Hot Topic - International Broadcasting
There are many survival rules for media executives. One is never embarrass the boss or his wife. Another, more important, is never upstage the boss. There are no cultural exceptions.
International broadcasting remains an important element of soft power diplomacy. Nations want to tell their story to peoples around the world. Those goals remain the same even as the means of telling those stories has changed dramatically.
Powerful people play tough because they know that’s the way the game is played. Mixing politics and media with ego and hubris can create a high-tech war zone. This story is about the tricks, trials and collateral damage.
When the UK government announced last September it would end its £272 million annual grant for BBC World Service radio we ran the headline, “What Becomes of BBC World Radio” and four months later we now have the answer – the closing of five language services and savage cuts at the remaining 26. But in today’s media world, does it matter?
The digital age has spawned media models galore. There are many to choose from. There’s the internet free-for-all model. There’s Mr. Murdoch’s pay-for-everything model. There’s also the Chinese model.
As part of the UK government’s massive spending cuts announced Wednesday the BBC license fee of £145.50 (€160, $220) is going to remain frozen for the next six years, but the public broadcaster is losing its Foreign Office grant of some £272 million (€297 million, $412 million) that annually funds its World Service radio.
What do you do if you’re a nation that doesn’t think the world’s 24-hour English language global news networks are giving you a fair shake? Simple, you start your own English news channel. All you need is money and that’s what governments print so, no problem even in these days of counting pennies.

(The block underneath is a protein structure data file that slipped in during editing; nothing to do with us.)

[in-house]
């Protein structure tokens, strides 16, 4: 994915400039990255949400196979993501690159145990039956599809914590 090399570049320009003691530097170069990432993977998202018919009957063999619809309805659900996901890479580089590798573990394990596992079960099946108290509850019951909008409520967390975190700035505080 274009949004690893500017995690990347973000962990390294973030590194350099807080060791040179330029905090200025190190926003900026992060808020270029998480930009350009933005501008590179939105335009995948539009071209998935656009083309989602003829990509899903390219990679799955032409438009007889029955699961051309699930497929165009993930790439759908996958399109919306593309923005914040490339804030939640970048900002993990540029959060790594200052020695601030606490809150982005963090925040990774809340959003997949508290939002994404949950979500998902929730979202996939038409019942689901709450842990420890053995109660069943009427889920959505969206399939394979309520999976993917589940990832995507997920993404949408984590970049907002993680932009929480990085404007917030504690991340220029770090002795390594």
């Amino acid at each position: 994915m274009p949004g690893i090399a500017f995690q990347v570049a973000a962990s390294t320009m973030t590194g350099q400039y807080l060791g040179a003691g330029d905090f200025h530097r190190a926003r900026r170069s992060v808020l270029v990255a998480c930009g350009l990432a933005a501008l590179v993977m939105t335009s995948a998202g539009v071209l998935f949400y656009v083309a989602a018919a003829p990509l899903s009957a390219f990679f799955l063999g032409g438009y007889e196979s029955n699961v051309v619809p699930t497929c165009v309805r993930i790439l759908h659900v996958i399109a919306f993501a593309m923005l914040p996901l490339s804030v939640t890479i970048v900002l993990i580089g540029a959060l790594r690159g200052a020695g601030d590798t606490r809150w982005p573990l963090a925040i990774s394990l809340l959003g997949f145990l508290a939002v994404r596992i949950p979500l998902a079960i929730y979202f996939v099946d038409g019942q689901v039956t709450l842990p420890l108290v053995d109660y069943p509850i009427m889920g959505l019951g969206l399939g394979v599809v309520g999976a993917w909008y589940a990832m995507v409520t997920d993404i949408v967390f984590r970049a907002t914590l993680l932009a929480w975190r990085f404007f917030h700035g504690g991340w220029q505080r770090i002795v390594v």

See also in ftm Knowledge
International Broadcasting - Platforms and Politics
International broadcasting is more than voices across borders. It's moved to television and the Web. Legacy broadcasters are reducing their footprint while newcomers are expanding. This ftm Knowledge file looks at all sides. 55 pages PDF (July 2011)
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The Millennials – new
In the media sphere nothing is more important than knowing the audience. Once in a generation a target group evolves to catch the attention of publishers and broadcasters, advertisers and media buyers, social critics and politicians. The Millennials, also known as Generation Y and digital natives, are it, with unique characteristics and behaviors. They have already reshaped everything we do. 35 pages, PDF (December 2016)
State Aid - Media Rules
National authorities have at their disposal a variety of economic measures to stimulate, develop and improve competitive market sectors. Sometimes they miss the big picture or have special circumstances. Within the European Union an executive branch of the European Commission stands ready to clarify the rules of each and every game. State Aid rules are developing as the playing field gets bigger. 35 pages, PDF (September 2016)
Social Media Matures (...believe it or not...)
Hundreds of millions use social media, billions even. It has spawned revolutions, excited investors and confounded traditional media. With all that attention a business model remains unclear or it's simply so different many can't see it. What is clear is that there's no turning back. 114 pages, PDF (July 2016)
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